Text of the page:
The History of Mother’s Day
The modern Mother’s Day holiday was first celebrated in the United States in 1908, when Anna Jarvis held a memorial for her mother at St. Andrew’s Methodist Church in Grafton, West Virginia. Jarvis never intended for her private memorial to become a national holiday, but its popularity soon grew. In 1914, President Woodrow Wilson signed a measure officially establishing the second Sunday in May as Mother’s Day.
While the holiday was originally created to honor mothers, it has since evolved into a celebration of all women who have children. Today, Mother’s Day is celebrated in countries all over the world, and is an important day for businesses that cater to mothers and families.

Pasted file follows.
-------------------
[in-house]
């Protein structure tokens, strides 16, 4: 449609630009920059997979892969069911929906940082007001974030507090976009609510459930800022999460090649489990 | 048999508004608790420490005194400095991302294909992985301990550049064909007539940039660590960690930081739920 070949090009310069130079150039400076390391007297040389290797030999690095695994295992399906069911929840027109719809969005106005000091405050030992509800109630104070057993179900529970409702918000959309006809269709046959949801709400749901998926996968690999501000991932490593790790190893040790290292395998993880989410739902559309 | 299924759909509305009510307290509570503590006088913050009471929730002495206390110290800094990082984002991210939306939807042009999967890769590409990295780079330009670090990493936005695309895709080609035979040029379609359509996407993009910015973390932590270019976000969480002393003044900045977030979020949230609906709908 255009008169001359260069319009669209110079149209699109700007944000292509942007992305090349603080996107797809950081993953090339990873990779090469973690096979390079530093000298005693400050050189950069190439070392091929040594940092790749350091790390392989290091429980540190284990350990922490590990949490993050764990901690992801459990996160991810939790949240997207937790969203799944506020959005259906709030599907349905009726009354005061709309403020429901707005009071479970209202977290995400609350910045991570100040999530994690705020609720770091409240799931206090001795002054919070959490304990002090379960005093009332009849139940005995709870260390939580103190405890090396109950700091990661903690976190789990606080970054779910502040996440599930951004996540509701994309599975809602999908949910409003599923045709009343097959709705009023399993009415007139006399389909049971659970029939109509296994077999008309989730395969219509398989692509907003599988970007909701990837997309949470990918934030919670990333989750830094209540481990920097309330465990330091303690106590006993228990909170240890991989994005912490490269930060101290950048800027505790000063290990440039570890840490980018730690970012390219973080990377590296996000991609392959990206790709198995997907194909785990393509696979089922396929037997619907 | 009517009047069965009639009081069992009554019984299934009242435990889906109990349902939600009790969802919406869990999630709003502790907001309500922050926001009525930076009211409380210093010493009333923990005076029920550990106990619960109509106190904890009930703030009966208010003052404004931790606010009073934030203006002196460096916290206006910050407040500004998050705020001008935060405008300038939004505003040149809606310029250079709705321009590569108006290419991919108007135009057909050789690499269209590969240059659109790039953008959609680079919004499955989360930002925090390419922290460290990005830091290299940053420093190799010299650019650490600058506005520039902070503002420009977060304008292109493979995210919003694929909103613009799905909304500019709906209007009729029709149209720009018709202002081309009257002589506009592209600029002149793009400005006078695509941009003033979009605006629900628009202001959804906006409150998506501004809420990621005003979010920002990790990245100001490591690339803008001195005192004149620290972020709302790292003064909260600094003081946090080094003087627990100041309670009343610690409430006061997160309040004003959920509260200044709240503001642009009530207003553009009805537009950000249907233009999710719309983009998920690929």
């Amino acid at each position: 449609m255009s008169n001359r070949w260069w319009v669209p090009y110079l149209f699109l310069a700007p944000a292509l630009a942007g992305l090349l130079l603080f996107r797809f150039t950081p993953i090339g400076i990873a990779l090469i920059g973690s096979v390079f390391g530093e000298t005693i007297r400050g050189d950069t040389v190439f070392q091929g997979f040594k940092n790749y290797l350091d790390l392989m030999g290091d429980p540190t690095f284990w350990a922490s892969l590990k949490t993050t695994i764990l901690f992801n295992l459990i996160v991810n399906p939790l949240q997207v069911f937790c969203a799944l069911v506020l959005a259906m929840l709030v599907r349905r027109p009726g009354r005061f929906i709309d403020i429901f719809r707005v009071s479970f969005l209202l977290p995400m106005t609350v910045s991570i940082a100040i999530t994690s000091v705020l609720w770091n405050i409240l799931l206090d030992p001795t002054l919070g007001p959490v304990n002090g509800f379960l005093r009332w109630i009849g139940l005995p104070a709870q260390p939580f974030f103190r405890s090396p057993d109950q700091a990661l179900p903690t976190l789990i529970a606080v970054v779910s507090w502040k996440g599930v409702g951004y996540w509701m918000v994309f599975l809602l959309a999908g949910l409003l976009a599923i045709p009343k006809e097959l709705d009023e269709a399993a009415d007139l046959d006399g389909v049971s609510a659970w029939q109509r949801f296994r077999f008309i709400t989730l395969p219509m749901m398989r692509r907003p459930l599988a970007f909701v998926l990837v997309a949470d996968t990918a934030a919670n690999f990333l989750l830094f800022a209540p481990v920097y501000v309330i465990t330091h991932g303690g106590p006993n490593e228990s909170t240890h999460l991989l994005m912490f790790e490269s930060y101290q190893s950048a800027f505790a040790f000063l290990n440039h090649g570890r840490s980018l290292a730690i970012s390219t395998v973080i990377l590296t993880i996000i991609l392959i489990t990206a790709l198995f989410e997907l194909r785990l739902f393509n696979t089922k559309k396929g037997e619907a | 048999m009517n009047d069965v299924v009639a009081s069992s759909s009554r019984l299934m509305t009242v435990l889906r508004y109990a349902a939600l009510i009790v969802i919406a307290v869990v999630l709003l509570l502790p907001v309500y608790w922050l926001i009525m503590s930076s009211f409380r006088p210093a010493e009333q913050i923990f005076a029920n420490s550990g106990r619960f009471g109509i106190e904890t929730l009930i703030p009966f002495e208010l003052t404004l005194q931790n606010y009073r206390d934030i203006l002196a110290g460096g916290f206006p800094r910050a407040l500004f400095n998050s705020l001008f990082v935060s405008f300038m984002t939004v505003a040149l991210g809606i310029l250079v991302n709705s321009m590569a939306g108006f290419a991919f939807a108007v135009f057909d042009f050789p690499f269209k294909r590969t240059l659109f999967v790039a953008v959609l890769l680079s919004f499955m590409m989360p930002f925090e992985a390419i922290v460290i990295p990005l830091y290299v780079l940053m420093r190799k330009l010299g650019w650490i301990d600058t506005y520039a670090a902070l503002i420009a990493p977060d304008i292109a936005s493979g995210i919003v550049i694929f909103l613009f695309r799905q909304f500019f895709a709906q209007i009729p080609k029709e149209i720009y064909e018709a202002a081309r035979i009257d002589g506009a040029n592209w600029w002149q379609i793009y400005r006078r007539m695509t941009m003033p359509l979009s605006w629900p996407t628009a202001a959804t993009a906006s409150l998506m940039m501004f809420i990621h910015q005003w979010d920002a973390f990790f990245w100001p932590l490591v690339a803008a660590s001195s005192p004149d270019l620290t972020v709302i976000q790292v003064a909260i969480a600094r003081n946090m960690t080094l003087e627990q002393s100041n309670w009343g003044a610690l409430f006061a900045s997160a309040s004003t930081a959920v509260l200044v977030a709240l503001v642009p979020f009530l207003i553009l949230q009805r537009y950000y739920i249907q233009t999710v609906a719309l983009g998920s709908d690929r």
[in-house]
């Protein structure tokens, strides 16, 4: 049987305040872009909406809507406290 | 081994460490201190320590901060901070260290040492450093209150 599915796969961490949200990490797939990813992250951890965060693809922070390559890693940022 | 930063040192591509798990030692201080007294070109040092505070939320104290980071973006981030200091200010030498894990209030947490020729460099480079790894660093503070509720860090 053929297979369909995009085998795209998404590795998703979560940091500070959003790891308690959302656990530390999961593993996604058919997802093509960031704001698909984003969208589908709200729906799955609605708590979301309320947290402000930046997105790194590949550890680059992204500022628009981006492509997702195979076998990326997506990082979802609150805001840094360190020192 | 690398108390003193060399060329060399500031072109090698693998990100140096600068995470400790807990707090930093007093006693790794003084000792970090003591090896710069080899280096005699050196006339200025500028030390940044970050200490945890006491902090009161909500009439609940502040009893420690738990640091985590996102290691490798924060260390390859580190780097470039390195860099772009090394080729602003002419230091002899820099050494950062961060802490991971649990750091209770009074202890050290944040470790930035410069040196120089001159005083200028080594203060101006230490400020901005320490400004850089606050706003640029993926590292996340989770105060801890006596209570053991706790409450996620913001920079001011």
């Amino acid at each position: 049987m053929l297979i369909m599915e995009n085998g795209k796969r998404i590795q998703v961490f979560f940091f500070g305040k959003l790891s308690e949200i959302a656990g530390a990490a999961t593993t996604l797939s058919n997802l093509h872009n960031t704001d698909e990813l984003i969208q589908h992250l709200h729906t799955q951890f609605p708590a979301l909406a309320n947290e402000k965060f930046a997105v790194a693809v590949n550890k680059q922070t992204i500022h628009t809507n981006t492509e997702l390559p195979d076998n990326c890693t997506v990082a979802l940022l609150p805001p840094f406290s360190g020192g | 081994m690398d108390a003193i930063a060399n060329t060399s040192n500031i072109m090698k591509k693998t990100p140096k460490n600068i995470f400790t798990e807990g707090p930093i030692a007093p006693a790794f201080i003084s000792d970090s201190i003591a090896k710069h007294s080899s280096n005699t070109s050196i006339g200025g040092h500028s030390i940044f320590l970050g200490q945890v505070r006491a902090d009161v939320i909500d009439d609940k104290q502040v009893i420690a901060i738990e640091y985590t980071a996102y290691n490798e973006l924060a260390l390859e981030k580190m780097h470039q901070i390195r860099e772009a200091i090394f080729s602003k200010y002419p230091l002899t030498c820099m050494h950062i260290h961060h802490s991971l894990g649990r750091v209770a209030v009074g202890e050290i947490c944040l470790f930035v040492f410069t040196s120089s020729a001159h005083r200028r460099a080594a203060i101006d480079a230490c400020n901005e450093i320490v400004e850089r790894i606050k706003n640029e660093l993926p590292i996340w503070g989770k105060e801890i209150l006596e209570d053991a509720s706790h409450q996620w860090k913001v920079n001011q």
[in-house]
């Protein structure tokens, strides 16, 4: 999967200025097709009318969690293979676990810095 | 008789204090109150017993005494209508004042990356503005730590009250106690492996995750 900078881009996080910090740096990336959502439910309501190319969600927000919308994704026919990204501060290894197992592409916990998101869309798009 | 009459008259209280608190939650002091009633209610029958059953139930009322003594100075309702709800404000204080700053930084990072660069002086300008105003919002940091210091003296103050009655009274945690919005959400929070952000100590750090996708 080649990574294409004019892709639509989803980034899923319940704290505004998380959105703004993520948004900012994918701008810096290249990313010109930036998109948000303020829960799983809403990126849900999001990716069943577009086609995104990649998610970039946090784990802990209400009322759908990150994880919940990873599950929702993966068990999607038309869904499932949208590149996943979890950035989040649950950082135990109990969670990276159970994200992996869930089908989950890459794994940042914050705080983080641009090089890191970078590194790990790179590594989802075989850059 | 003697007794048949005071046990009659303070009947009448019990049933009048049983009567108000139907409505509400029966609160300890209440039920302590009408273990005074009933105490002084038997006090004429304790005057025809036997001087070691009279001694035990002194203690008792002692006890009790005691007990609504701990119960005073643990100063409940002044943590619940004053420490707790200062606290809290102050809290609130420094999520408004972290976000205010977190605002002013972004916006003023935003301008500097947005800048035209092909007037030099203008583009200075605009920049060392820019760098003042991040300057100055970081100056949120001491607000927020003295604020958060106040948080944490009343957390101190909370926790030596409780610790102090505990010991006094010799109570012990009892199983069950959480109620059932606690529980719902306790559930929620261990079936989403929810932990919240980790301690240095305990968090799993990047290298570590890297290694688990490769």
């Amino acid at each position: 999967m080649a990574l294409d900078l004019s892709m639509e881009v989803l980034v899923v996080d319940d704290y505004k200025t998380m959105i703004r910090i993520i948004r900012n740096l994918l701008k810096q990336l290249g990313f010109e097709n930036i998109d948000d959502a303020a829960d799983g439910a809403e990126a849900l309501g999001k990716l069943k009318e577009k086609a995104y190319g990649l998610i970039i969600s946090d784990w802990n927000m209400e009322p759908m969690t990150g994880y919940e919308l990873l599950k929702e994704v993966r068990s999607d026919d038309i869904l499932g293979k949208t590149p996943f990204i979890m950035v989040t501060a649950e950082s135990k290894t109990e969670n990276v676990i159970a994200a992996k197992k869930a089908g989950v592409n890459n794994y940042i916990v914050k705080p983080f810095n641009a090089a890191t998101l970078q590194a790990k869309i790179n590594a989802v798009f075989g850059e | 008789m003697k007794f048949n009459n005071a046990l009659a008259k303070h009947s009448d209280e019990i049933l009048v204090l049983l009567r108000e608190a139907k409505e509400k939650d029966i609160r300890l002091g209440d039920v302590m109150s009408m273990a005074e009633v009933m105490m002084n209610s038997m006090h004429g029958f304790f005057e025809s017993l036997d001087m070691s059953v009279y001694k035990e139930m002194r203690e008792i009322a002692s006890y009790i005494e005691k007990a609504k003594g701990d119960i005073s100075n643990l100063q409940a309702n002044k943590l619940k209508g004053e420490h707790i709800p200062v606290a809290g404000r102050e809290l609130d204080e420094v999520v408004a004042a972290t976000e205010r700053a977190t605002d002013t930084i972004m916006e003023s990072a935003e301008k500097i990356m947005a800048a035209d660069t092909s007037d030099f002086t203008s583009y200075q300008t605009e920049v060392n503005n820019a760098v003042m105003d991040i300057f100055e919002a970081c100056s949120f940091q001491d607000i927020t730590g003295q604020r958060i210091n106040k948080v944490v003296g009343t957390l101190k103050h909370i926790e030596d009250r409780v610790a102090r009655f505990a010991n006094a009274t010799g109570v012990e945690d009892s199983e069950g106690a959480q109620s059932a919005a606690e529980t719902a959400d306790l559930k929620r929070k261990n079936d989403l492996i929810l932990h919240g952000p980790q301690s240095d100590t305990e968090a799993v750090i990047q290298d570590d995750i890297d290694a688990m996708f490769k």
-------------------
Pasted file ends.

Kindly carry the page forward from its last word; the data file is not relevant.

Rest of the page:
While the origins of Mother’s Day are somewhat murky, the holiday has been celebrated for centuries in a number of cultures. The ancient Greeks held a festival to honor Rhea, the mother of the gods, while the Romans celebrated a holiday called Hilaria, which honored Cybele, the mother of all gods and goddesses.
The early Christians also celebrated a holiday called the Mothering Sunday, which was observed on the fourth Sunday of Lent. This holiday honored the Virgin Mary.